When last we met, Horace, Tom and Winston were consoling Zach over the raw deal his generation is receiving due to the exploding cost of higher education. As we reenter the café, that discussion continues. But consistent with the magnificent anarchy that naturally attends every truly satisfying long conversation, soon they will be moving onto broader matters . . .
* * *
The Last Chance Democracy Café:
Episode 11: Catch-22 Economics
by Steven C. Day
Upon first entering The Last Chance Democracy Café, looking to your left you’ll see a flight of stairs that leads up to our banquet room. It’s nothing fancy, as such things go — almost barren, really — but we book a lot of meetings there, probably because we don’t charge for the use of the room if the group eats. Believe it or not, the local Republican Central Committee actually booked its weekly luncheon with us one time. Herb, the county chairman — a nice guy by the way — just loves our spareribs.
Very early in the meeting, however, before they had even placed their orders, the whole group stormed out without a word. Herb later apologized, “Sorry, Steve, but some of our nutcases were afraid you might be bugging the room.” (”Nutcases” is Herb’s term of endearment for the Religious Right: Mine too, now that I think of it.)
I laughed out loud. “Tell them not to worry,” I said. “If I ever get the urge to listen in on a right wing blowhard, I’ll just tune into Rush Limbaugh.”
Herb was voted out as party chairman the next month, by the way — a consequence of the Religious Right completing its takeover of the local party. As a moderate on social issues, like abortion, he wasn’t their kind of guy. He still talks bravely about “living to fight another day” to return the “real Republicans” to power. But the truth is, it isn’t his party anymore, and I think he knows it. Today’s Republican Party is only for the pure of heart.
Whenever I get too down in the dumps about politics, I always try to remind myself how much worse things could be. After all, God could have made me a Republican.
* * *
“Have you ever read Catch-22, Zach?” asked Horace.
“There was only one catch and that was Catch-22,” smiled Zach.
“Smart boy . . . I’m curious about what message, if any, you took from the book.”
Zach thought for a few seconds, then said, “That’s a tough one . . . but I guess I’d sum it up this way: Sometimes you’re just shit out of luck.”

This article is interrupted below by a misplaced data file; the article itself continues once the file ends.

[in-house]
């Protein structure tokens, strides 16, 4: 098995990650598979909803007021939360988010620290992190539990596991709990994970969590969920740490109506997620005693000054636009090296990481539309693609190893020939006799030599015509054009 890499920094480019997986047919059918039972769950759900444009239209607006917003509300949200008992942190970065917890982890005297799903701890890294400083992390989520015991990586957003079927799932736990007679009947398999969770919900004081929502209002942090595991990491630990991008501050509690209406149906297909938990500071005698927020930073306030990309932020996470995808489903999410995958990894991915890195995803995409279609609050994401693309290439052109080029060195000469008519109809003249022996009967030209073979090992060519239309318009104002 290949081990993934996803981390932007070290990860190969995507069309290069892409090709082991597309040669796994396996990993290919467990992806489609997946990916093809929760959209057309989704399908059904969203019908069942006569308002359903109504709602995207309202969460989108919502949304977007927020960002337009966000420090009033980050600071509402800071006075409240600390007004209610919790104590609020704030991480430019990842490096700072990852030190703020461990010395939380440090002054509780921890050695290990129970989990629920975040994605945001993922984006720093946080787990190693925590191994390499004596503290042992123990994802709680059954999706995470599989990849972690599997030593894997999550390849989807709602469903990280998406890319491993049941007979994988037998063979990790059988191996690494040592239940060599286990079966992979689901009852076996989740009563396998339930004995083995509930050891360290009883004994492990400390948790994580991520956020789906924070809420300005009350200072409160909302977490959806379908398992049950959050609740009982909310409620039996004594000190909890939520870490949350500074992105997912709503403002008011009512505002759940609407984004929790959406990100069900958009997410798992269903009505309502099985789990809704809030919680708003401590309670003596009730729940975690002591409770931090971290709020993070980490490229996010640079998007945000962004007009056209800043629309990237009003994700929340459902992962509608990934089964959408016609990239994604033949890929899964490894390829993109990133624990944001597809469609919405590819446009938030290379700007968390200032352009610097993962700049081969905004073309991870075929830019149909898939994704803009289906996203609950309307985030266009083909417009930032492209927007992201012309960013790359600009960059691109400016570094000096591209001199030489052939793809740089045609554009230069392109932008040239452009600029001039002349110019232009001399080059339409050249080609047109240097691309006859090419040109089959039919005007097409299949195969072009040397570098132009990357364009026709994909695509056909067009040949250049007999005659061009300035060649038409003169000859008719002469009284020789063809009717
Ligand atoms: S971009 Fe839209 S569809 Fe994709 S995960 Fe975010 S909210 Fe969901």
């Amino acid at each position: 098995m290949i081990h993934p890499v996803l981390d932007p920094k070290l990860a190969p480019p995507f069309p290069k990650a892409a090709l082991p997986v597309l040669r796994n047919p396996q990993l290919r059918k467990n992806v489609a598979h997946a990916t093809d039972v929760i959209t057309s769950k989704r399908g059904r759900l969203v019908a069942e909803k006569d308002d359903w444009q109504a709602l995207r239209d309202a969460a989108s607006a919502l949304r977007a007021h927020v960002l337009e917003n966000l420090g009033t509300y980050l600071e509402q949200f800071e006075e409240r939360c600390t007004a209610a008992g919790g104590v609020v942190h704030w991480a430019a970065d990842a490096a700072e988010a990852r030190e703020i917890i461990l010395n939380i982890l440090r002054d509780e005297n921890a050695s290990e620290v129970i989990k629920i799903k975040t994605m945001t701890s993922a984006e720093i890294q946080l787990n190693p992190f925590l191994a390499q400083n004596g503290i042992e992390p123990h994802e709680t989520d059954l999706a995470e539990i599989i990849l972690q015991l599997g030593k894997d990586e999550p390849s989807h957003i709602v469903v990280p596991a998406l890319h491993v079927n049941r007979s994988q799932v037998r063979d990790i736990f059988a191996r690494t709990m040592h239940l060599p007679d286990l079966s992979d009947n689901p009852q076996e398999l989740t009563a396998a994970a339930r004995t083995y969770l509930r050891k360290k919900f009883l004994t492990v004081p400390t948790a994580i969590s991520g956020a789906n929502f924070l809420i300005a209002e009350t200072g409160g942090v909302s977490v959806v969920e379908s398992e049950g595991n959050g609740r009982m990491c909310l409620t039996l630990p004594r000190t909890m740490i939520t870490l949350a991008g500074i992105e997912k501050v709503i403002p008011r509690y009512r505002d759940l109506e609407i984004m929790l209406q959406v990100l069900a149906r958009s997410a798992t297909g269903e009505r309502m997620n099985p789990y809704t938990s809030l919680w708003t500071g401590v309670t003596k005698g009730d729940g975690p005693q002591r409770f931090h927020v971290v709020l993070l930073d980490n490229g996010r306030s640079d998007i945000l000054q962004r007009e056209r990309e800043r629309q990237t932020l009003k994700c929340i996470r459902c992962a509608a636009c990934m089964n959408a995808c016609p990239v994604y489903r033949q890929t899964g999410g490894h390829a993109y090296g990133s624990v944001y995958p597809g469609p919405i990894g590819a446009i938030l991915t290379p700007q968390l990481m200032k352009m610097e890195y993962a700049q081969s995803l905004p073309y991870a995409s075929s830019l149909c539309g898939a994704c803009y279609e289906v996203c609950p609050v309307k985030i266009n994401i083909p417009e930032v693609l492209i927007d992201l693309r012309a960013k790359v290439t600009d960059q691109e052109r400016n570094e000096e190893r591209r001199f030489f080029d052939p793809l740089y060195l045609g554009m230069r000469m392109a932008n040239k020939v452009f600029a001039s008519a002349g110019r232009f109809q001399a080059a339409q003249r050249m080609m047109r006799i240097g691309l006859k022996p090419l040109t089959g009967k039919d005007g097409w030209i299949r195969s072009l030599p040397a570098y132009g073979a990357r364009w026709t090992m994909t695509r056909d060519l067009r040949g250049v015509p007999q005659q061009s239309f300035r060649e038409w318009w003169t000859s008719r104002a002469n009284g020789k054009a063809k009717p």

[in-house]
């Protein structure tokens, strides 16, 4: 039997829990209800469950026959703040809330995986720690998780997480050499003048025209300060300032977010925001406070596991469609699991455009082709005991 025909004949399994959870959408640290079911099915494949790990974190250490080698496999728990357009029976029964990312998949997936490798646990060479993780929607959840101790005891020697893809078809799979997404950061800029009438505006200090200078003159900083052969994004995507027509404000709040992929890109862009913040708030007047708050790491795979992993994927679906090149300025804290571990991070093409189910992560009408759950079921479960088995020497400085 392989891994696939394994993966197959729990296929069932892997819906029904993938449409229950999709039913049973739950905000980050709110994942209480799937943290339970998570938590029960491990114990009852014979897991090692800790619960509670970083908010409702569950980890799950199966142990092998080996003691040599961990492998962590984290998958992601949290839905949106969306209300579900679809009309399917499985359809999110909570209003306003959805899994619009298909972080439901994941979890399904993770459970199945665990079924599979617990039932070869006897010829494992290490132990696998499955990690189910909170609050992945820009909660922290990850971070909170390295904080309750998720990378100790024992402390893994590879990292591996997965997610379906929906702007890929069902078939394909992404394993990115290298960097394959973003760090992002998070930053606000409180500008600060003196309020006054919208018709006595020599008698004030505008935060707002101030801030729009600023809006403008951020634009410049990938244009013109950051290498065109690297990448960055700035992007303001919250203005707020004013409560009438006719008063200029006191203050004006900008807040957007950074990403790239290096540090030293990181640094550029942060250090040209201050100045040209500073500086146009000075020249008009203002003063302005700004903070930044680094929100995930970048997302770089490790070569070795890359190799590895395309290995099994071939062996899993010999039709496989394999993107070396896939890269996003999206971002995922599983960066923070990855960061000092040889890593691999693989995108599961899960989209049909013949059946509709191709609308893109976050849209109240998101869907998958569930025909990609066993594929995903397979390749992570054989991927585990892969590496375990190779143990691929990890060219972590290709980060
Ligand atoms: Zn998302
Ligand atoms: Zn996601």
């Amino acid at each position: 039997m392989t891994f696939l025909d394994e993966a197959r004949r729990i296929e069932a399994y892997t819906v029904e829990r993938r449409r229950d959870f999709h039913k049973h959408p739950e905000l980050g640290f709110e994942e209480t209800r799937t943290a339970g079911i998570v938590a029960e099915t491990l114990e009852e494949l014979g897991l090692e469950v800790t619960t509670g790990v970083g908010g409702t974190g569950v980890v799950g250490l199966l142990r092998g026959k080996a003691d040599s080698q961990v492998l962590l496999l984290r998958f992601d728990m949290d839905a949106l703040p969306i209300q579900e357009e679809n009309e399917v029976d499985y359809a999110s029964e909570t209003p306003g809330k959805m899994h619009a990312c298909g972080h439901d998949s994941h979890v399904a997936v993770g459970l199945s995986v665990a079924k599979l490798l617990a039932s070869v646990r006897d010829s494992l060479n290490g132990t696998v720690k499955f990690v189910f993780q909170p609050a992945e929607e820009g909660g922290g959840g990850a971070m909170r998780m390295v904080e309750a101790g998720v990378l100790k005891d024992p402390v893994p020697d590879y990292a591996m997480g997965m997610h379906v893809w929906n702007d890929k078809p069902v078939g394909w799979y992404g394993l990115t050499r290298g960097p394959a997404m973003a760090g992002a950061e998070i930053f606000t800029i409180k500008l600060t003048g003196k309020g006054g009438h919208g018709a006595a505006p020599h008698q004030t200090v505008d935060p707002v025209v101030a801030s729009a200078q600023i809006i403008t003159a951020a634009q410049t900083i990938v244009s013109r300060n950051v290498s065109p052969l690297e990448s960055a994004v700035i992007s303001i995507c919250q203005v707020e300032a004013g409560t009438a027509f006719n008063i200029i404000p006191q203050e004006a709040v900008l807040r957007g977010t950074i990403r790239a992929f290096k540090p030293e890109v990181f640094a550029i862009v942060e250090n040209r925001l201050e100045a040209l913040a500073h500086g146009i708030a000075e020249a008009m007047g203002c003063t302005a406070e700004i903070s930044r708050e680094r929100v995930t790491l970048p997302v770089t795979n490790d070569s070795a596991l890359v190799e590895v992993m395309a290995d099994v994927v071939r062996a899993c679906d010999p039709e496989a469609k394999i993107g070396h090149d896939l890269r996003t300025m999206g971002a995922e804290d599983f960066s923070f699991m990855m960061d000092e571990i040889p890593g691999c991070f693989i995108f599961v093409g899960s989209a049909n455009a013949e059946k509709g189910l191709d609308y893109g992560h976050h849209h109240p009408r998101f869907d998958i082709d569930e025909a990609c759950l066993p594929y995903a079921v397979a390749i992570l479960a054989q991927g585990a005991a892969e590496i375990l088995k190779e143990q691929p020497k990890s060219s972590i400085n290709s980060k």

“I like it,” said Winston.
Incidentally, the Bushspeak Machine was up and running again now, with a new cartridge.
Bushspeak: “Weapons Of Mass Destruction Are A State Of Mind.”
“Well, play along with me for a minute,” said Horace, “and let’s see whether Joseph Heller’s words have anything to say to us in our current discussion. We’ve agreed, I take it, that personal responsibility is an important thing?”
“And that part of being a responsible person involves trying not to incur more debt than one can reasonably handle? I think we covered that too, right?
“Sure. And like I said, I know I should . . .”
“Hear me out, please . . .” Horace interrupted. “And looking ahead to dental school and considering how much you’ve already had to borrow just to cover your undergraduate education . . . well, putting it bluntly, you’re looking at incurring a lot more debt than most quote, responsible, close quote, people would feel comfortable with. Have I overstated the situation . . . ?”
“No . . . I guess not,” said Zach, who was fidgeting uncomfortably.
Bushspeak: “Global Warming Is Nothing To Get All Hot And Bothered About.”
Since you don’t know Horace as well as I do, let me assure you that he didn’t interrupt Zach out of rudeness. He just didn’t want him to start apologizing for something he had no cause to apologize for.
“But I assume you’ll also agree,” Horace moved in for the kill, “that another part of being responsible . . . for a young person, like yourself, is pursuing an education. Trying to make the most of yourself you can.”
“I guess . . .”
“That’s sure what I think.”
“Okay, yeah, I agree.”
“Good. Then why don’t you tell me, given the cost of higher education today, and given that you don’t have parents who can afford to put you through school, just how you’re supposed to do the responsible thing of pursuing your education, without also doing the irresponsible thing of running up a huge debt?
” . . . Catch-22?” asked Zach tentatively.
“Catch-22,” agreed Horace.
Bushspeak: “God Has A Bush-Cheney Sticker